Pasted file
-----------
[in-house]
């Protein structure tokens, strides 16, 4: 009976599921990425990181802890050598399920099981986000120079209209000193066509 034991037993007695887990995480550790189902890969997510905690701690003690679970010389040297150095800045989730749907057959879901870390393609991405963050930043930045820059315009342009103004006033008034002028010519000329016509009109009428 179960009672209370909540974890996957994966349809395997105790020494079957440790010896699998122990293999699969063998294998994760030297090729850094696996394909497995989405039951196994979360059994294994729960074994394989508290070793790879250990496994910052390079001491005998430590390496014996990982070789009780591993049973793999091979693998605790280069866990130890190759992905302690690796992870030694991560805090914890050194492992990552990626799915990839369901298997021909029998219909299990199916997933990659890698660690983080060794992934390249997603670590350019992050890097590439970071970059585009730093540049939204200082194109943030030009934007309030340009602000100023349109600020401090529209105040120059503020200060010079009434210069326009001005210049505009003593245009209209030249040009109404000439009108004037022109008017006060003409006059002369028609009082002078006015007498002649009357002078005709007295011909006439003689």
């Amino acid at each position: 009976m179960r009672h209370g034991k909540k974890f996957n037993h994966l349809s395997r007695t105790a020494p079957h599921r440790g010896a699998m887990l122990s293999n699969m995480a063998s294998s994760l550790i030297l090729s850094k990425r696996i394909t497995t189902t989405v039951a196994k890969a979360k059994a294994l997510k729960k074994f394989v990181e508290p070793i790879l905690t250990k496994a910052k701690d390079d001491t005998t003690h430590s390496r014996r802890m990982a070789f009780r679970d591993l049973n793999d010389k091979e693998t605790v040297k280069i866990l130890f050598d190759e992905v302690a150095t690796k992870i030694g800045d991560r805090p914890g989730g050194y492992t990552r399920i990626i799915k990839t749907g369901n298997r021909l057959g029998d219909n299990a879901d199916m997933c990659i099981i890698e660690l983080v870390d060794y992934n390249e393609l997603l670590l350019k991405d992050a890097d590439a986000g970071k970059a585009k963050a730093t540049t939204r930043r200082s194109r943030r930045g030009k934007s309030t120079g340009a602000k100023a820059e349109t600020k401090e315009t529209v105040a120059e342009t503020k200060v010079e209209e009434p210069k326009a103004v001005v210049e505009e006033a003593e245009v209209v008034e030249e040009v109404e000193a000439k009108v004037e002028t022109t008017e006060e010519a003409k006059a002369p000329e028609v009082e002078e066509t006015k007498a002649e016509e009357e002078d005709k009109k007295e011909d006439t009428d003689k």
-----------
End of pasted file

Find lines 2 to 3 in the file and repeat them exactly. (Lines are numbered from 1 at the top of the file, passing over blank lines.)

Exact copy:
């Protein structure tokens, strides 16, 4: 009976599921990425990181802890050598399920099981986000120079209209000193066509 034991037993007695887990995480550790189902890969997510905690701690003690679970010389040297150095800045989730749907057959879901870390393609991405963050930043930045820059315009342009103004006033008034002028010519000329016509009109009428 179960009672209370909540974890996957994966349809395997105790020494079957440790010896699998122990293999699969063998294998994760030297090729850094696996394909497995989405039951196994979360059994294994729960074994394989508290070793790879250990496994910052390079001491005998430590390496014996990982070789009780591993049973793999091979693998605790280069866990130890190759992905302690690796992870030694991560805090914890050194492992990552990626799915990839369901298997021909029998219909299990199916997933990659890698660690983080060794992934390249997603670590350019992050890097590439970071970059585009730093540049939204200082194109943030030009934007309030340009602000100023349109600020401090529209105040120059503020200060010079009434210069326009001005210049505009003593245009209209030249040009109404000439009108004037022109008017006060003409006059002369028609009082002078006015007498002649009357002078005709007295011909006439003689």
């Amino acid at each position: 009976m179960r009672h209370g034991k909540k974890f996957n037993h994966l349809s395997r007695t105790a020494p079957h599921r440790g010896a699998m887990l122990s293999n699969m995480a063998s294998s994760l550790i030297l090729s850094k990425r696996i394909t497995t189902t989405v039951a196994k890969a979360k059994a294994l997510k729960k074994f394989v990181e508290p070793i790879l905690t250990k496994a910052k701690d390079d001491t005998t003690h430590s390496r014996r802890m990982a070789f009780r679970d591993l049973n793999d010389k091979e693998t605790v040297k280069i866990l130890f050598d190759e992905v302690a150095t690796k992870i030694g800045d991560r805090p914890g989730g050194y492992t990552r399920i990626i799915k990839t749907g369901n298997r021909l057959g029998d219909n299990a879901d199916m997933c990659i099981i890698e660690l983080v870390d060794y992934n390249e393609l997603l670590l350019k991405d992050a890097d590439a986000g970071k970059a585009k963050a730093t540049t939204r930043r200082s194109r943030r930045g030009k934007s309030t120079g340009a602000k100023a820059e349109t600020k401090e315009t529209v105040a120059e342009t503020k200060v010079e209209e009434p210069k326009a103004v001005v210049e505009e006033a003593e245009v209209v008034e030249e040009v109404e000193a000439k009108v004037e002028t022109t008017e006060e010519a003409k006059a002369p000329e028609v009082e002078e066509t006015k007498a002649e016509e009357e002078d005709k009109k007295e011909d006439t009428d003689k």